How many filmmakers can boast their work has been castigated by both the mighty American showbiz publication Variety and the ultra-nationalist French politician Jean-Marie Le Pen? Olivier Nakache and Eric Toledano are surely the only two: Their hit movie The Intouchables (Les Intouchables), which arrives in Canadian cinemas this month, is a project both wreathed in accolades and surrounded by controversy.
The Parisian directors based the film on the true story of the relationship between the paraplegic French businessman Philippe Pozzo di Borgo and his Algerian caregiver, reincarnating the servant as Driss, a happy-go-lucky Senegalese immigrant and petty criminal from Paris’s notorious high-rise suburbs who only applies for the job to get a stamp on his unemployment insurance form. In the film, the mismatched pair change each other’s lives as the demanding and depressive Philippe learns to lighten up while the irrepressible Driss learns to take responsibility for himself and others, but the depiction of the relationship has divided critics from audiences.
The film has been a massive hit with Europeans – 20 million people have seen it in France since it came out in 2011 – and earned actor Omar Sy a César, making him the first black ever to win France’s Oscar. Some observers have seen the movie as a metaphor for the country itself, with an immobilized France, old and white, reinvigorated by the ethnic youth of the suburbs. When asked about that interpretation by a journalist, the anti-immigrant Le Pen rose to the bait and denounced any notion of France as a handicapped nation needing rescue through immigration.
On the other hand, American critics have been very uncomfortable with the depiction of Driss as someone utterly lacking in cultural knowledge and basic manners – he disrupts an opera performance with loud, derisive laughter – and especially with a scene in which Driss entertains Philippe by changing the music at a staid party and dancing wildly to some funk. Variety called the movie offensive, saying it “flings about the kind of Uncle Tom racism one hopes has permanently exited American screens.”
Nakache and Toledano can swat away Le Pen as one would a fly, but they are clearly stung by the American reaction and spent much of a recent interview in Toronto explaining how the film should be seen in a European rather than American context.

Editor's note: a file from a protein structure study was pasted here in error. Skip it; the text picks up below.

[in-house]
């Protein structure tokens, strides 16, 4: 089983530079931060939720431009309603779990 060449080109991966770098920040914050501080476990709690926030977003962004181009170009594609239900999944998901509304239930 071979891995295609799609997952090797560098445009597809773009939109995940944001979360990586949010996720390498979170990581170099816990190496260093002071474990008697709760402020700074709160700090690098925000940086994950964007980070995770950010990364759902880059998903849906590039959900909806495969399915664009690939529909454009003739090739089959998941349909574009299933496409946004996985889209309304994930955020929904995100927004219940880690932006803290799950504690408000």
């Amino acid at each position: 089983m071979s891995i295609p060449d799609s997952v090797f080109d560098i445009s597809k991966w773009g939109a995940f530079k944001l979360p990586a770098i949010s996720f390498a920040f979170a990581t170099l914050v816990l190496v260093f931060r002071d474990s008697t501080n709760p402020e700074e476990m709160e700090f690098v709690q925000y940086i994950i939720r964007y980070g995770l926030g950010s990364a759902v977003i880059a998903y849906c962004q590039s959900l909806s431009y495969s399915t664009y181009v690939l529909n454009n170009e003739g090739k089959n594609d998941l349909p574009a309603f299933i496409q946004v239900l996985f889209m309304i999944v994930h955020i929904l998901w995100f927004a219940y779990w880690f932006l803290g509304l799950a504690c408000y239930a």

“ C’est du politiquement correct,” Toledano said. “It’s political correctness with these Americans. You shouldn’t say this; you shouldn’t say that.... It’s true Driss has less culture; he has less access to culture. That is what the film denounces, with humour.… We were a bit shocked that a film that defended tolerance would be treated like this. There is an American naiveté, to see everything thorough the lens of their own culture. They had slavery, but can’t we ask them to see that we had a different history, a history of colonialism?
“And it’s the scene where he dances that won Omar his César,” he adds, “It’s an act of friendship, the guy has no arms and legs, so Driss is his arms and legs.”
Nakache and Toledano intend the movie as a statement about cultural co-existence, and found their story in a documentary about the wealthy Pozzo di Borgo, a French aristocrat who was rendered paraplegic by a hang-gliding accident in 1993 and then lost his wife to cancer three years later. He was rescued from despondency by an Algerian immigrant caregiver, Abdel Yasmin Sellou.
“We saw an incredible story between two men who never should have met. It was a story you never would have dared invent,” Nakache said. When the pair approached Pozzo di Borgo for the rights to his story, which he has also published as a memoir, he made one stipulation.
“He didn’t want to be viewed with pity, seen as less than human: He said make a comedy,” Nakache said. “It was a good thing, because we only do comedy.” (The pair work together writing and directing family comedies, including Tellement proches in 2009 and Nos jours heureux in 2006, both of which also featured Sy.)
They say they cast Sy as Driss because they wanted to work with the actor again, but the decision to turn a caregiver of Algerian origin into one who is Senegalese – effectively making the character blacker – has also been controversial. Again, Nakache and Toledano suggest that is an American reaction.
“In France, nobody even noticed. There’s no distinction there between an Arab and an African,” said Toledano, who adds that both he and Nakache are of North African heritage themselves. “They are at the same social level, living in the projects.”
North American audiences can now judge the French story themselves; a Hollywood adaptation is also in the works. Europeans meanwhile are still flocking to the original: the directors figure its appeal has to do with the freshness of a comedy about a disability on the one hand, and with the familiarity of Driss on the other.
“It speaks to people,” Toledano said. “They know a Driss, they see these big black guys in the street in Paris or Rome, but behind the stereotype the film shows his mother, his little brother, his neighbourhood, his context. We humanize him.... When they call us racist, they haven’t understood a thing we have said.”